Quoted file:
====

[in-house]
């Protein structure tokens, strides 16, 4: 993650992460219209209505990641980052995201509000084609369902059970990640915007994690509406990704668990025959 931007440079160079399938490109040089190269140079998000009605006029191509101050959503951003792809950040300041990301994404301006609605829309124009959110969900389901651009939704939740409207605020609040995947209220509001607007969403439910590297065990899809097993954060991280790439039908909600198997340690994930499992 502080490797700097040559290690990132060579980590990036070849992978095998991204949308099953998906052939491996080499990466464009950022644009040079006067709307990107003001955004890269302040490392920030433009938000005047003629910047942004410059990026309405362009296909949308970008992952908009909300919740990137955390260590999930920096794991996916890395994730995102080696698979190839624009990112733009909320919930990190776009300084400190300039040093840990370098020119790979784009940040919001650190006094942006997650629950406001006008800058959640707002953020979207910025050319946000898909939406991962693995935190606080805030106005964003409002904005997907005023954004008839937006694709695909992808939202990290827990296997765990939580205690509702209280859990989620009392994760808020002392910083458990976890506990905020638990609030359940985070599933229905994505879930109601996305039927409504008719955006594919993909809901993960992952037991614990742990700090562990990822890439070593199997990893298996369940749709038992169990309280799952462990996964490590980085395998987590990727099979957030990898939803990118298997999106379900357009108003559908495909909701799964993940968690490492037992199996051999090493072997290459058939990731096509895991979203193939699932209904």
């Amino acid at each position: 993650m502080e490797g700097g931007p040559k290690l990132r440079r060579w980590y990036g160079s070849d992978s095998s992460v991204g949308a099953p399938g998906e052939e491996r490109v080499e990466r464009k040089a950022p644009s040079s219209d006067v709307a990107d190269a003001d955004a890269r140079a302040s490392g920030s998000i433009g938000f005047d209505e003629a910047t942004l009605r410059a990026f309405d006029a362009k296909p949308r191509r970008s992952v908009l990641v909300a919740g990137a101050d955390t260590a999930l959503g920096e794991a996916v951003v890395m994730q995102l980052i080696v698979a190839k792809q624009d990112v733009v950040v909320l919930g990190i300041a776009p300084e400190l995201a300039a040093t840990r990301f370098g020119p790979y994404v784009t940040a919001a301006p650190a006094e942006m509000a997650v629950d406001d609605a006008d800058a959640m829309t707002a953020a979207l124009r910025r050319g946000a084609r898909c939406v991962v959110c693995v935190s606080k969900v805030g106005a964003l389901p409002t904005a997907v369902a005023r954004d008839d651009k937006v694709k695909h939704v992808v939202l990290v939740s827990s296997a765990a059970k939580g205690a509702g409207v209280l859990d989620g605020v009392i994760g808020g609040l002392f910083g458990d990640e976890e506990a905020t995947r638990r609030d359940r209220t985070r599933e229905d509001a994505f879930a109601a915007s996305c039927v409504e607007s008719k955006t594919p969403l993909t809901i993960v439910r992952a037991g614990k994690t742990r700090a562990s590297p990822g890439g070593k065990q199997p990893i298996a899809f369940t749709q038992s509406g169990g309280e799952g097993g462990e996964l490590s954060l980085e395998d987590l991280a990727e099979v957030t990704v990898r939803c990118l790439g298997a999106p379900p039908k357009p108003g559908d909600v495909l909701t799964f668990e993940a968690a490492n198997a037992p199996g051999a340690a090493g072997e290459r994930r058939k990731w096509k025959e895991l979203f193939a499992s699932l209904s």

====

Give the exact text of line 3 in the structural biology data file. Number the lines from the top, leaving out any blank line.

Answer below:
């Amino acid at each position: 993650m502080e490797g700097g931007p040559k290690l990132r440079r060579w980590y990036g160079s070849d992978s095998s992460v991204g949308a099953p399938g998906e052939e491996r490109v080499e990466r464009k040089a950022p644009s040079s219209d006067v709307a990107d190269a003001d955004a890269r140079a302040s490392g920030s998000i433009g938000f005047d209505e003629a910047t942004l009605r410059a990026f309405d006029a362009k296909p949308r191509r970008s992952v908009l990641v909300a919740g990137a101050d955390t260590a999930l959503g920096e794991a996916v951003v890395m994730q995102l980052i080696v698979a190839k792809q624009d990112v733009v950040v909320l919930g990190i300041a776009p300084e400190l995201a300039a040093t840990r990301f370098g020119p790979y994404v784009t940040a919001a301006p650190a006094e942006m509000a997650v629950d406001d609605a006008d800058a959640m829309t707002a953020a979207l124009r910025r050319g946000a084609r898909c939406v991962v959110c693995v935190s606080k969900v805030g106005a964003l389901p409002t904005a997907v369902a005023r954004d008839d651009k937006v694709k695909h939704v992808v939202l990290v939740s827990s296997a765990a059970k939580g205690a509702g409207v209280l859990d989620g605020v009392i994760g808020g609040l002392f910083g458990d990640e976890e506990a905020t995947r638990r609030d359940r209220t985070r599933e229905d509001a994505f879930a109601a915007s996305c039927v409504e607007s008719k955006t594919p969403l993909t809901i993960v439910r992952a037991g614990k994690t742990r700090a562990s590297p990822g890439g070593k065990q199997p990893i298996a899809f369940t749709q038992s509406g169990g309280e799952g097993g462990e996964l490590s954060l980085e395998d987590l991280a990727e099979v957030t990704v990898r939803c990118l790439g298997a999106p379900p039908k357009p108003g559908d909600v495909l909701t799964f668990e993940a968690a490492n198997a037992p199996g051999a340690a090493g072997e290459r994930r058939k990731w096509k025959e895991l979203f193939a499992s699932l209904s």